The Central and Eastern European anti-Communist insurgencies fought on after the official end of the Second World War against the Soviet Union and the communist states formed under Soviet occupation and support.

Prominent movements include:

The Ukrainian Insurgent Army fought until eradicated in 1956.

The anti-Soviet Hungarian Revolution took place in 1956.

Baltic partisans knew as the "Forest Brothers" fought until eradicated in the early 1960s.

Romanian anti-communist resistance movement fought until eradicated in 1962.

Polish partisans known as the "Cursed soldiers" fought until eradicated in 1963.

Bulgarian partisans known as "Goryani" fought until eradicated in the early 1960s.

Croatian partisans knew as "Crusaders" fought until eradicated in the early 1950s.

Albanian partisans (members of the Balli Kombëtar and supporters of the king Zog I) fought until eradicated in the early 1950s.

Serbian partisans knew as "Chetniks" fought until eradicated in the early 1950s.

Slovenian partisans fought until eradicated in the early 1950s.

Moldovian partisans (Soviet occupation of Bessarabia and Northern Bukovina) fought until eradicated in the early 1950s.

Some Russian White Movement members fought until eradicated in the 1960s.

Belarusian partisans fought until eradicated in the early 1950s.

Edward Wasilewski

Edward Wasilewski (1923 – 22 August 1968), pseudonym Wichura (Strong gale), was one of the best known anti-communist fighters in the Polish resistance during the Soviet takeover of Poland. Under his command, 44 underground soldiers successfully attacked the NKVD camp in Rembertów on the night of 20–21 May 1945, and liberated 700–1000 NKWD prisoners. Wasilewski was arrested on 26 March 1946 and, after a year spent in prison, was broken by agents of the Ministry of Public Security. He worked as an informant until 1960, denouncing many of his former colleagues. He committed suicide by jumping out of a window in 1968, on the day of the Warsaw Pact invasion of Czechoslovakia.

Wasilewski grew up in Stanisławów near Mińsk Mazowiecki. He got engaged in anti-Nazi resistance as early as December 1939 – being merely 16 years old. In the summer of 1940 he joined the underground scouting group Szare Szeregi, and became one of its organizers. He entered the Home Army (Armia Krajowa) with his scouting platoon. Simultaneously, Wasilewski continued his education in a clandestine secondary – which allowed him to pass the Polish high school exam. In the Home Army, he was assigned to combat division, where he served until the end of the German occupation. In 1943 he completed a clandestine course at a cadet school and received the rank of a platoon officer. In 1944 he was promoted to the rank of the Second Lieutenant and joined the forest battalion. He ended his fight against Germany with the participation in action "Burza" (Storm).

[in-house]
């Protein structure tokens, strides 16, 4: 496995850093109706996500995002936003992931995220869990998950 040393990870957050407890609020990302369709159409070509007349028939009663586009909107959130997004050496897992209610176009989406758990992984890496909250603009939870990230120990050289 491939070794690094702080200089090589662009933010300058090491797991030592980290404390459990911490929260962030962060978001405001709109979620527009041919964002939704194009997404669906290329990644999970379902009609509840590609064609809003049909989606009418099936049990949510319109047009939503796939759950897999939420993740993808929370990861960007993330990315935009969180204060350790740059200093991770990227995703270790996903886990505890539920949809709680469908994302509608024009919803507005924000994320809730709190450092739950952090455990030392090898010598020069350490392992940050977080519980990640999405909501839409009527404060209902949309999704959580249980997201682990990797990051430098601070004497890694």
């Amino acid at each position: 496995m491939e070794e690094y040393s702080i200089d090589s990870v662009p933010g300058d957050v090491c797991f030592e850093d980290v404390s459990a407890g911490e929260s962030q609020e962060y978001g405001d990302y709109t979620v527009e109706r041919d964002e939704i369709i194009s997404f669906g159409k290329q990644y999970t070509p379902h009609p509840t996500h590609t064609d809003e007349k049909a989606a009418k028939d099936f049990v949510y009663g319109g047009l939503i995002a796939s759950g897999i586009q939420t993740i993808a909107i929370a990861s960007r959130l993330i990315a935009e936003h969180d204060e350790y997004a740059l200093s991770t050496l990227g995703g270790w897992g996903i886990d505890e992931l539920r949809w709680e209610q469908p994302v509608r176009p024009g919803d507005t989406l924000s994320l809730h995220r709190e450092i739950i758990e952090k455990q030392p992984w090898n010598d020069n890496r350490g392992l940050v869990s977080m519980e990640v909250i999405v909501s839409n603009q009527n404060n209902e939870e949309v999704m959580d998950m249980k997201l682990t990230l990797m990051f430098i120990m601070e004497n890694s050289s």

Franciszek Błażej

Captain Franciszek Błażej (noms de guerre "Roman", "Bogusław") was born on 27 October 1907 in Nosówka, in Austrian Galicia. He was a professional officer of the Polish Army and participated in the Polish September Campaign. Some time in the early 1940s, he joined the Rzeszów division of the Union for Armed Struggle (later the Home Army).

In 1945, he became a member of the Rzeszów division of the anti-Communist organization, Freedom and Independence (WiN). He was editor-in-chief of the WiN magazine "White Eagle" and, between December 1946 and fall 1947, Błażej was the director of the Southern Department of WiN. Captured by the Ministry of Public Security in November 1947 in Kraków, he was beaten and tortured in the Mokotów Prison for so long that his body started to rot and gangrene set in.

In October 1950, Błażej was sentenced to death. He was executed with a shot to the head on 1 March 1951 and his body was buried in an unknown location.

Henryk Lewczuk

Henryk Lewczuk (nom de guerre "Młot" (Hammer)) (born July 4, 1923 in Chełm, died June 15, 2009 in Chełm) was a Polish soldier, member of the Home Army (AK) and the anti-communist organization Freedom and Independence (WiN), an activist in the Polish emigrant community, politician and a delegate to the Polish Sejm from 2001 until 2005.

Hieronim Dekutowski

Hieronim Dekutowski (noms de guerre "Zapora", "Odra", "Rezu", "Stary", "Henryk Zagon") was a Polish boy scout and soldier, who fought in Polish September Campaign, was a member of the elite forces Cichociemni, fought in the Home Army and after World War II, fought the communist regime as one of commanders of Wolność i Niezawisłość.

Janusz Bokszczanin

Podpułkownik Janusz Bokszczanin (1894, Grodno – 1973) was a colonel of the Polish Army and one of the first Polish commanders of the motorized troops in the reborn Second Polish Republic. During World War II he joined the ZWZ resistance organization and later the Home Army (Armia Krajowa). Until 1943 he served as chief of department of rapid response within its headquarters. In 1944, prior to the anti-Fascist Operation Tempest, he became the chief of operations, and deputy chief of staff of the entire Home Army (AK).

Józef Batory

Józef Batory (noms de guerre "Argus", "Wojtek") was a Polish soldier and resistance fighter during World War II and after.

Batory was born on 20 February 1914 in Werynia, Poland. He fought in the 1939 Polish September Campaign, then was an active member of the anti-German resistance. In the early 1940s, he became commandant of the Kolbuszowa district of the Home Army.

From 1945 on, Batory became a leading member of the anti-Communist organization, Freedom and Independence. Apprehended by the Communist Polish secret police, the UB, some time in the late 1940s, he was executed on the evening of March 1, 1951 in the infamous Mokotów Prison in Warsaw.